Quick rifle through some of the TransNatural works and came across Contemporary Vanitas, a project suggesting the material use of dead humans to create the products around us: like anything in nature, we cannot fight our mortality and eventual deterioration, and should not expect the same from our things. 

The interesting part is that I've been wondering whether they was a way to manipulate hair strands into a type of material that you could actually make things with for a while now, and lo behold here it is: "Mixed with glycerine and sodium sulphite, the hair melts into a type of bioplastic resembling leather."

Not sure if I love the look of the actual product, but there's something about the diagrams that are great, especially the one outlining which elements humans are regularly secreting. 

process, new realms, spectacles

Today I've been watching some lectures from TransNatural, a program looking at the where art, design and future technologies intersect. There are quite a few good-looking recent projects I haven't got around to looking at quite yet, but I wanted to get down some thoughts that cropped up when watching a talk done by my tutor Jimmy Loizeau and his partner James Auger.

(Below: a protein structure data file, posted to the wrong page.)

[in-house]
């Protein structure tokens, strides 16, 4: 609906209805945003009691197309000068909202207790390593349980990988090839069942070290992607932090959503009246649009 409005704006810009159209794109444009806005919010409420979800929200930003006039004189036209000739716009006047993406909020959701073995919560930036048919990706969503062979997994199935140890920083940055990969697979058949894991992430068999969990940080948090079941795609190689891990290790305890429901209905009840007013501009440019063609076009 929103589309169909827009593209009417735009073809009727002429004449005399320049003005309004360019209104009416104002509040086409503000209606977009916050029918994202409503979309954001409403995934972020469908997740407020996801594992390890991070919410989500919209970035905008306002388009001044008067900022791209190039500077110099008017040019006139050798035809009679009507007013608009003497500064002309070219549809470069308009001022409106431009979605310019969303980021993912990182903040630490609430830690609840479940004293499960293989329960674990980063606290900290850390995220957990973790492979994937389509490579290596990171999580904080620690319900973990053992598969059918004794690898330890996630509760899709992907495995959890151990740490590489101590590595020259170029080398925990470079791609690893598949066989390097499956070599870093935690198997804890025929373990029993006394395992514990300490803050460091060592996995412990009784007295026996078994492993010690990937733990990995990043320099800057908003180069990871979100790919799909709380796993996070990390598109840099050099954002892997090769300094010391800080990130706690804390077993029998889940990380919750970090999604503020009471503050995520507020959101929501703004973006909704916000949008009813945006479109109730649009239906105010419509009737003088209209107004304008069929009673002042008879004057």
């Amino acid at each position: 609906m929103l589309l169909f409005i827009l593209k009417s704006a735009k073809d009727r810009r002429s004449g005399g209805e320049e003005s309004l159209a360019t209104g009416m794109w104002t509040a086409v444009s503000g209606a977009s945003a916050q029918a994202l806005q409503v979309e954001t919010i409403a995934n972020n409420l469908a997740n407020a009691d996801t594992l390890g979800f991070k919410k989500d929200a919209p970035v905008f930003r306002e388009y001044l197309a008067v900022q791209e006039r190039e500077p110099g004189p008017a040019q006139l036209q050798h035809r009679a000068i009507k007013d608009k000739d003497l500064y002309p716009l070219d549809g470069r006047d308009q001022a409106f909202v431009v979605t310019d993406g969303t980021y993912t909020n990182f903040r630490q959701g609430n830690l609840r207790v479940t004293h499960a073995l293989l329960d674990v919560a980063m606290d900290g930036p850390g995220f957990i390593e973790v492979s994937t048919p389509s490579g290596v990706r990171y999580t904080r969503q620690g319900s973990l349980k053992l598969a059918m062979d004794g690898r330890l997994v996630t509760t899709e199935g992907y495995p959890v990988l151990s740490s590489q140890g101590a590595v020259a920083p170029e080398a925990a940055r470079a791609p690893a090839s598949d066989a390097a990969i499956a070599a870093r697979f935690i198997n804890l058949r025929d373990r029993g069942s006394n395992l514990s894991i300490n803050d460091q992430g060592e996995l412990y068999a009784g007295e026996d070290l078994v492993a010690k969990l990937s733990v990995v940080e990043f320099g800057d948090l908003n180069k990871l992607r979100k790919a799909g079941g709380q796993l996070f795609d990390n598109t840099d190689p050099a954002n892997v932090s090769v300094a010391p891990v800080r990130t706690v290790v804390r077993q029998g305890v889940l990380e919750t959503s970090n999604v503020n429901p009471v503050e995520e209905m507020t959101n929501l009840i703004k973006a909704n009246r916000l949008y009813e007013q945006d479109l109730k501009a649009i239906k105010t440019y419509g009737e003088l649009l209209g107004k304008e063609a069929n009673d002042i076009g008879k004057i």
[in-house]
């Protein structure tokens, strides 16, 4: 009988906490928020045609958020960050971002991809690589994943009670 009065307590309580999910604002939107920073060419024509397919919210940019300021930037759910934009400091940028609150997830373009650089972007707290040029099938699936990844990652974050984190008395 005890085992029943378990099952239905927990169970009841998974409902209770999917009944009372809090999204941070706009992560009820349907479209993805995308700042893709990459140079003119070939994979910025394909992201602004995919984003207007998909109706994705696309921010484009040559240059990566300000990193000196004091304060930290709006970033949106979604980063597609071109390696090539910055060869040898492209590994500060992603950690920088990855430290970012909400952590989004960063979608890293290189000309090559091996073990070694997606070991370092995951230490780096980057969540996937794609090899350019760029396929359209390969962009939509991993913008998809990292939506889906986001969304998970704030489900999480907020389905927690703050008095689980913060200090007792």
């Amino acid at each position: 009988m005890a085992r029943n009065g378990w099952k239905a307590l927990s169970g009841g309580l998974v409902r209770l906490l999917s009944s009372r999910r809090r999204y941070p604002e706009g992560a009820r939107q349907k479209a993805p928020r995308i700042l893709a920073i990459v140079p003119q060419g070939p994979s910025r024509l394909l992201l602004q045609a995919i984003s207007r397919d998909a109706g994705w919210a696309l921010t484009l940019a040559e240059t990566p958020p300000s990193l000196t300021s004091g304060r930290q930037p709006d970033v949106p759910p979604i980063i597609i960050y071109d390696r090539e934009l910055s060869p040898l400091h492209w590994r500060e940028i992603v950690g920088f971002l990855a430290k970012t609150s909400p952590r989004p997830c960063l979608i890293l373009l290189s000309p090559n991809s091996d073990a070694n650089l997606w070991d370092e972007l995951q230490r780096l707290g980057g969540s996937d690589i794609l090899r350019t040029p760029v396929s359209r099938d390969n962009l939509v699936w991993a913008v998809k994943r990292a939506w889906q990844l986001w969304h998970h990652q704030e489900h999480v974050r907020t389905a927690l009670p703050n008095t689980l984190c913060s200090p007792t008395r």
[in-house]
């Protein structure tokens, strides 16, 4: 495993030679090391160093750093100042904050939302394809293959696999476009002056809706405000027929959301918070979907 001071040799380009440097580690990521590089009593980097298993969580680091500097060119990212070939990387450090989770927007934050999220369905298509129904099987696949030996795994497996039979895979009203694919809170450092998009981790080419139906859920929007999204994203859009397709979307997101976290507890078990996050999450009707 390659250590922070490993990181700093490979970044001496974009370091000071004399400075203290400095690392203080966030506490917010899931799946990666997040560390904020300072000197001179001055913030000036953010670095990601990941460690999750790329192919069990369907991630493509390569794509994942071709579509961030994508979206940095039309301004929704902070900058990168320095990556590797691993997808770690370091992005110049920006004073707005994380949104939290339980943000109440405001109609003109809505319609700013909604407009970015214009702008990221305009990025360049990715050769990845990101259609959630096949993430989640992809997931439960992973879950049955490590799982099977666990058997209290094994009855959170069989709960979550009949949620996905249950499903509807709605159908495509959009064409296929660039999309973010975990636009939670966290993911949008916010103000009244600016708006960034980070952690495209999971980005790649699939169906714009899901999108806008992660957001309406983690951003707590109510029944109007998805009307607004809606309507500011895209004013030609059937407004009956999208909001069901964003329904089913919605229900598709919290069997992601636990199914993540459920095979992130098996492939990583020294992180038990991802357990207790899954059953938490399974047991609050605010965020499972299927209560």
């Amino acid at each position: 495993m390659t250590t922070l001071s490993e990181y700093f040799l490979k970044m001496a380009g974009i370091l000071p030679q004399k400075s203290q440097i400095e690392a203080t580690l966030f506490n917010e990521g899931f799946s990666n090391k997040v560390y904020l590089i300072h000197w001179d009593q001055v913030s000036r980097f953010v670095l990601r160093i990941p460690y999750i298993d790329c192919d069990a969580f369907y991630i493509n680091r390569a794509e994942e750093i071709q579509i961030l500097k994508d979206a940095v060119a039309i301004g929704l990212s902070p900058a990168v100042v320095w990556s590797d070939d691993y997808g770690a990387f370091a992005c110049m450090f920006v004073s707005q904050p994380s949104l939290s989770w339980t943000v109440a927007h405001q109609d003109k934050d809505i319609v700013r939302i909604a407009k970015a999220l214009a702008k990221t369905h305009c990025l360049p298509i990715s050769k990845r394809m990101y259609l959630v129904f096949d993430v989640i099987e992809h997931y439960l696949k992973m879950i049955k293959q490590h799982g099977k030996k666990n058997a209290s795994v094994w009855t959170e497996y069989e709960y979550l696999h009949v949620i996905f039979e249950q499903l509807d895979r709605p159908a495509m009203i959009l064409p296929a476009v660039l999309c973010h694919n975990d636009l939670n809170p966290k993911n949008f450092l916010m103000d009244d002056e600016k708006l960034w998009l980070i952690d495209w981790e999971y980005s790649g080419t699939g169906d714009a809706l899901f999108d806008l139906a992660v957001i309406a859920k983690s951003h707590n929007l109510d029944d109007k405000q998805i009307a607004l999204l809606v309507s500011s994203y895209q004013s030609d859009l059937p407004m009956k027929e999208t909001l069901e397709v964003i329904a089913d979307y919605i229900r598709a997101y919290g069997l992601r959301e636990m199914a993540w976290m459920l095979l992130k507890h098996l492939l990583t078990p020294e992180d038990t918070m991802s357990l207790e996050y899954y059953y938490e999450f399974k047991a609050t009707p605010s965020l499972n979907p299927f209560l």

There are kind of 3 main points that caught my attention when listening to this. The first was their process, the way they approached their investigation in Carnivorous Domestic Entertainment Robots. The individual decisions they outlined when thinking about how to take emerging technologies out of the laboratory, or even out of a gallery context, and make it a point of discussion or relatable, non-intrusive product for the household is definitely something I need to remain aware of for my own project. 

The second point was just about the way Auger explained the products, how through the implementation of biomimetics and metabolic processes these things had entered this new realm between a plant, a pet and a product, creating new relationships between product and user. This is more of an abstract explanatory factor, but I feel like it kind of switched on a different light bulb with the way I'm looking at my own work.  

And the last thing was about 'spectacle,' the pure entertainment value of the project. This ties more in with the execution of the project, the way it draws attention or makes itself noticed initially, regardless of the 'critical thinking' behind it that will later validate its success. My projects have always tended to be a bit weird, and this idea of 'spectacle' is definitely something I think I could capitalise on.